A State-By-State Ranking Of Where Bullying Is The Worst
Back in your day bullying may not have been considered a big deal, and that might be why only 4 percent of adults reportedly intervene when it happens. But, much like video games, phones, and asbestos-lined buildings, they’re not making bullies like they used to. Nowadays, one kid is bullied every 7 minutes. According to the National Education Association, 160,000 kids miss school every day out of fear of being bullied. To prepare parents and kids for back-to-school bullying season, Wallet Hub analysts have figured out where all these villains are living, and ranked which states will give you the worst wedgies (among other things).
States were scored on 3 categories: Bullying Prevalence; Bullying Impact and Environment (such as school absences and, tragically, incidents of suicide); and Anti-Bullying Laws, using 17, 100-point metrics for each. Unlike past Wallet Hub rankings, being number one actually means your state sucks. Michigan was the worst state for bullying overall (it must be something in the water), followed by Louisiana, West Virginia, Montana, and Arkansas. The state with the least amount of bullying was Massachusetts, trailed by North Carolina, Vermont, District of Columbia, and Rhode Island. Colorado, Iowa, Minnesota, Oregon, and Washington were excluded from the list, which could seem like the researchers were threatened, but were actually due to data limitations.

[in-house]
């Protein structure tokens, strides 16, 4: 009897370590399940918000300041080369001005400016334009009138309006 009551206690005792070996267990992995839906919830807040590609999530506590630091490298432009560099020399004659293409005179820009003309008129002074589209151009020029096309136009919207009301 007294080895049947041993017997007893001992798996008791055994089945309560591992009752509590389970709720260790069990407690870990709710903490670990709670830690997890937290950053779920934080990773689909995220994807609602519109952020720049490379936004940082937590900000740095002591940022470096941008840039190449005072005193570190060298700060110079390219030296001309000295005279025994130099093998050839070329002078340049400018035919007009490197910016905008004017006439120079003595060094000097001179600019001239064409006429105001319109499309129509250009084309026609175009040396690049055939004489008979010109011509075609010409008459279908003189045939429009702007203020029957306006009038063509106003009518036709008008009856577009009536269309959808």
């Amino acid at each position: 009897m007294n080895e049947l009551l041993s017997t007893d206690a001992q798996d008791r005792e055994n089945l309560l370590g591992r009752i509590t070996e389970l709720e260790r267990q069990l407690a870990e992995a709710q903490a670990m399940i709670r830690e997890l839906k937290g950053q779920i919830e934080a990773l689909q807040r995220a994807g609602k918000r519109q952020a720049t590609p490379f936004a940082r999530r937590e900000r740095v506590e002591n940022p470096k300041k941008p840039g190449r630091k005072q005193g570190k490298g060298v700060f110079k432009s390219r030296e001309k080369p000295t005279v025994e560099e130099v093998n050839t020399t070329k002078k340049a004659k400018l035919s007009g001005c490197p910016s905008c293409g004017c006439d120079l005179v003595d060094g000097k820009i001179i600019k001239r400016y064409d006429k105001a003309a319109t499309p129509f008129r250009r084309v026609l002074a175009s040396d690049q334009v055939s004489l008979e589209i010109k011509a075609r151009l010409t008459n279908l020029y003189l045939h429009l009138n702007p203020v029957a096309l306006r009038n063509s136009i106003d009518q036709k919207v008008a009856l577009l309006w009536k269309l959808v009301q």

The biggest gaps between categories occurred in Montana, which was number one for anti-bullying laws, number 7 for prevalence, but number 40 impact, which suggests that those laws are getting the job done. Most of the outliers, like Illinois, fared fine in laws and prevalence (34th and 29th, respectively), but topped out at third place for impact. California and Florida were similarly conflicted, ranking low in areas of laws and prevalence, but high in terms of impact — 4th and 7th place.
Part of the reason for these gaps could be because the methodology used anti-bullying laws as an indicator of a problem, rather than the thing that was helping to resolve bullying. That means states which ranked lower in laws tended rank higher in prevalence and impact categories. Given that the Association for Psychological Science found that bullies and victims are both more likely to experience poverty, academic failure, and job termination as adults, it might be best to just make the pastime illegal all together. But, since there are no federal laws about swirlies on the books, it’s up to your state to shoulder that responsibility.
[H/T] Wallet Hub